Until the early 1990s, most image acquisition in video microscopy applications was typically done with an analog video camera, often simply closed circuit TV cameras. While this required the use of a frame grabber to digitize the images, video cameras provided images at full video frame rate (25-30 frames per second) allowing live video recording and processing. While the advent of solid state detectors yielded several advantages, the real-time video camera was actually superior in many respects.
Today, acquisition is usually done using a CCD camera mounted in the optical path of the microscope. The camera may be full colour or monochrome. Very often, very high resolution cameras are employed to gain as much direct information as possible. Cryogenic cooling is also common, to minimise noise. Often digital cameras used for this application provide pixel intensity data to a resolution of 12-16 bits, much higher than is used in consumer imaging products.
Ironically, in recent years, much effort has been put into acquiring data at video rates, or higher (25-30 frames per second or higher). What was once easy with off-the-shelf video cameras now requires special, high speed electronics to handle the vast digital data bandwidth.
Higher speed acquisition allows dynamic processes to be observed in real time, or stored for later playback and analysis. Combined with the high image resolution, this approach can generate vast quantities of raw data, which can be a challenge to deal with, even with a modern computer system.
It should be observed that while current CCD detectors allow very high image resolution, often this involves a trade-off because, for a given chip size, as the pixel count increases, the pixel size decreases. As the pixels get smaller, their well depth decreases, reducing the number of electrons that can be stored. In turn, this results in a poorer signal to noise ratio.
For best results, one must select an appropriate sensor for a given application. Because microscope images have an intrinsic limiting resolution, it often makes little sense to use a noisy, high resolution detector for image acquisition. A more modest detector, with larger pixels, can often produce much higher quality images because of reduced noise. This is especially important in low-light applications such as fluorescence microscopy.
Moreover, one must also consider the temporal resolution requirements of the application. A lower resolution detector will often have a significantly higher acquisition rate, permitting the observation of faster events. Conversely, if the observed object is motionless, one may wish to acquire images at the highest possible spatial resolution without regard to the time required to acquire a single image.
Image processing for microscopy application begins with fundamental techniques intended to most accurately reproduce the information contained in the microscopic sample. This might include adjusting the brightness and contrast of the image, averaging images to reduce image noise and correcting for illumination non-uniformities. Such processing involves only basic arithmetic operations between images (i.e. addition, subtraction, multiplication and division). The vast majority of processing done on microscope image is of this nature.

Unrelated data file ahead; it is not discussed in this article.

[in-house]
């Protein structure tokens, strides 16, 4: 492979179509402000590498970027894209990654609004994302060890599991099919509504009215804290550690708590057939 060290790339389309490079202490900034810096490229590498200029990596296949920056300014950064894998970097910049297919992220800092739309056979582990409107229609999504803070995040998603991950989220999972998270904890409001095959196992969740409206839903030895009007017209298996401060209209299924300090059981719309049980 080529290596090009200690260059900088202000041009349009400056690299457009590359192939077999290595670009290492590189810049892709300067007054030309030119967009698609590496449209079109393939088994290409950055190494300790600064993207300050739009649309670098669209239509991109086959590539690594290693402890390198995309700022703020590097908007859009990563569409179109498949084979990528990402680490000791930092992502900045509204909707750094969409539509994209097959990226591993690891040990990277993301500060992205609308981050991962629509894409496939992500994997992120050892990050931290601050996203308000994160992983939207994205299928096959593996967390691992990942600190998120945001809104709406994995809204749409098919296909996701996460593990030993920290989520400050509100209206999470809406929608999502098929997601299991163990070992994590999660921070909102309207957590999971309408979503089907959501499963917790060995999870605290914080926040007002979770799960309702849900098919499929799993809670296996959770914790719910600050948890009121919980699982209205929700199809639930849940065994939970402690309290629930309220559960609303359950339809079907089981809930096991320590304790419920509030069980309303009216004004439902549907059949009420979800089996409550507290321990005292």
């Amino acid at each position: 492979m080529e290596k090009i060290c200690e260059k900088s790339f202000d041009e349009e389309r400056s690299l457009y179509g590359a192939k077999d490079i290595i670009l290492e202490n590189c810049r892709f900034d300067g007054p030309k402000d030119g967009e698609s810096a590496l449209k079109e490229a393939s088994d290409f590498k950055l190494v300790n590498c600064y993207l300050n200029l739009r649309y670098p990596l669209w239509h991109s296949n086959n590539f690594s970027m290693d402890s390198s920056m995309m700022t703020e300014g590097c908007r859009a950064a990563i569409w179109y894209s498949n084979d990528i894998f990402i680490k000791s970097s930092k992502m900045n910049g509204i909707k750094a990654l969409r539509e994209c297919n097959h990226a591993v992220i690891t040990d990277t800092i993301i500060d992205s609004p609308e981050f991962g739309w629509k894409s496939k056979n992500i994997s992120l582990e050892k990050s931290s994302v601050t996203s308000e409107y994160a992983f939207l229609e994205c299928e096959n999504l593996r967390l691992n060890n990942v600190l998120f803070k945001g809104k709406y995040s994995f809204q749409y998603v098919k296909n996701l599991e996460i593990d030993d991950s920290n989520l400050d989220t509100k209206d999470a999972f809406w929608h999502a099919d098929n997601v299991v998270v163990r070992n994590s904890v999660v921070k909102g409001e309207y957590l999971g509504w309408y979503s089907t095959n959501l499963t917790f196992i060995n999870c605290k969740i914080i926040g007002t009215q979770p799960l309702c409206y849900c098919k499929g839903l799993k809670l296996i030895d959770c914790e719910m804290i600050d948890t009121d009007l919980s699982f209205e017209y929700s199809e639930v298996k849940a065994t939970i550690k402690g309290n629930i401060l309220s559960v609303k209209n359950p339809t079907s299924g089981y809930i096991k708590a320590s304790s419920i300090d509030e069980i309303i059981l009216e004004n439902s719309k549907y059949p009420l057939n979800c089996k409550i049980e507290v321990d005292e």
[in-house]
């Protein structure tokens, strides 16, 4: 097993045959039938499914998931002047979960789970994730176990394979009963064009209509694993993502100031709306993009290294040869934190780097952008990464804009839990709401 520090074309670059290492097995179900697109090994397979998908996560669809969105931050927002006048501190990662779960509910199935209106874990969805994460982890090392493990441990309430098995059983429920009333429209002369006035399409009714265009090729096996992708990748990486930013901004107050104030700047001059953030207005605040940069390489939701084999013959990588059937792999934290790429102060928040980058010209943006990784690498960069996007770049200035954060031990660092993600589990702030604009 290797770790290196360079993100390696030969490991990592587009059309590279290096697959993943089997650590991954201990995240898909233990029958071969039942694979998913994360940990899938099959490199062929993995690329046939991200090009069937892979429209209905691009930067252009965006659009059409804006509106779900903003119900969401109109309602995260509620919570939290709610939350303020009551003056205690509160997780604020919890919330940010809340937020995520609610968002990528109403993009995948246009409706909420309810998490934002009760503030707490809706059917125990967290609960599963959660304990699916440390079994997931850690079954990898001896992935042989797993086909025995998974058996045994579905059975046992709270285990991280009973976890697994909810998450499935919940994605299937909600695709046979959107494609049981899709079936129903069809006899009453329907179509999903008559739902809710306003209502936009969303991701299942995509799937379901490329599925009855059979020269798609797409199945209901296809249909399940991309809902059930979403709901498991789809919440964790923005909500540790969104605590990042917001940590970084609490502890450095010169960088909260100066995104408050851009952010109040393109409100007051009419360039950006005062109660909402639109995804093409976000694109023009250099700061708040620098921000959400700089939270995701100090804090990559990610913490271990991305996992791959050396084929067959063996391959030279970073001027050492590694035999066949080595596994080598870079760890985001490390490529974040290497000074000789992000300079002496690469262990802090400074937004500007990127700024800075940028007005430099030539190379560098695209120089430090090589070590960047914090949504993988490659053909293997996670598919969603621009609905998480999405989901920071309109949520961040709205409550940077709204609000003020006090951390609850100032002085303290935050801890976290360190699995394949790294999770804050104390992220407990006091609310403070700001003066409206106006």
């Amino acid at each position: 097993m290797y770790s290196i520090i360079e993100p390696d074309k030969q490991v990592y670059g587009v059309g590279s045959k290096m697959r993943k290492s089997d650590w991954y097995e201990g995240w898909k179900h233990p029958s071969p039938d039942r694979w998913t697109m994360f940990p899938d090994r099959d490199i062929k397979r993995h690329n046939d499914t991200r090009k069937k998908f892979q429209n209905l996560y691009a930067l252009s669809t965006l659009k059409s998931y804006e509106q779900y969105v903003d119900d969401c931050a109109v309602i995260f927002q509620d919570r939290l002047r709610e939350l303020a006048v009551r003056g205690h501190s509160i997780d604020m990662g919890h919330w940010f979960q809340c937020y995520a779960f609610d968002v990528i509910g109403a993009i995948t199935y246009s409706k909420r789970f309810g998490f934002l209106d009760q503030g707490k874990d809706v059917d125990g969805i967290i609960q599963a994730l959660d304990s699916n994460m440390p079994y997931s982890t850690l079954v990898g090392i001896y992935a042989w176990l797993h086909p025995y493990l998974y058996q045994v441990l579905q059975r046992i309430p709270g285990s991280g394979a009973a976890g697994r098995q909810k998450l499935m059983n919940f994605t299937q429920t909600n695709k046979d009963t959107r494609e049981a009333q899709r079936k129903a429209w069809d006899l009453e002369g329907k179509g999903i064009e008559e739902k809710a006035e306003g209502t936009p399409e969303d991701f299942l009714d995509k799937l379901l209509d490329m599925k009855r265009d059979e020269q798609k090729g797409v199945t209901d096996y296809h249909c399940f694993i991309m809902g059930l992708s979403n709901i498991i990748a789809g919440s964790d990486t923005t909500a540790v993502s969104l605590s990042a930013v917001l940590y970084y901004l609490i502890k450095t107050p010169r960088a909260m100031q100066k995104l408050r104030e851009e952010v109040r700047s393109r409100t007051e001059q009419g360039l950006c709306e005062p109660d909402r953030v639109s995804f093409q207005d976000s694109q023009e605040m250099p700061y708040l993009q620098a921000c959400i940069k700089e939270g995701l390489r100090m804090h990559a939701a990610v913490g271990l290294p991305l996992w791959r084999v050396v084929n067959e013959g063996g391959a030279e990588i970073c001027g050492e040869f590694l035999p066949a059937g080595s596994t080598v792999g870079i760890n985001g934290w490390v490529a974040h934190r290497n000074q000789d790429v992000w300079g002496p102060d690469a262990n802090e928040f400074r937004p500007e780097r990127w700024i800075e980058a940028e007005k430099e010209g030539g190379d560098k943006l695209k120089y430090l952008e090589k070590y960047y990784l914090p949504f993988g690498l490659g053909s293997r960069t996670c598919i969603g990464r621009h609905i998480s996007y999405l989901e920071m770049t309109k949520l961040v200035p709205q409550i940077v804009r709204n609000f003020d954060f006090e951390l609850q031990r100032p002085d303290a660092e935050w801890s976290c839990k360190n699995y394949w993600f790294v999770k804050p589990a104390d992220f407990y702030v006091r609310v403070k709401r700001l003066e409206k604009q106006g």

Another class of common 2D operations called image convolution are often used to reduce or enhance image details. Such "blurring" and "sharpening" algorithms in most programs work by altering a pixel's value based on a weighted sum of that and the surrounding pixels. (a more detailed description of kernel based convolution deserves an entry for itself).
Other basic two dimensional techniques include operations such as image rotation, warping, color balancing etc.
At times, advanced techniques are employed with the goal of "undoing" the distortion of the optical path of the microscope, thus eliminating distortions and blurring caused by the instrumentation. This process is called deconvolution, and a variety of algorithms have been developed, some of great mathematical complexity. The end result is an image far sharper and clearer than could be obtained in the optical domain alone. This is typically a 3-dimensional operation, that analyzes a volumetric image (i.e. images taken at a variety of focal planes through the sample) and uses this data to reconstruct a more accurate 3-dimensional image.
Another common requirement is to take a series of images at a fixed position, but at different focal depths. Since most microscopic samples are essentially transparent, and the depth of field of the focused sample is exceptionally narrow, it is possible to capture images "through" a three-dimensional object using 2D equipment. Software is then able to reconstruct a 3D model of the original sample which may be manipulated appropriately. The processing turns a 2D instrument into a 3D instrument, which would not otherwise exist. In recent times this technique has led to a number of scientific discoveries in cell biology.
Analysis of images will vary considerably according to application. Typical analysis includes determining where the edges of an object are, counting similar objects, calculating the area, perimeter length and other useful measurements of each object. A common approach is to create an image mask which only includes pixels that match certain criteria, then perform simpler scanning operations on the resulting mask. It is also possible to label objects and track their motion over a series of frames in a video sequence.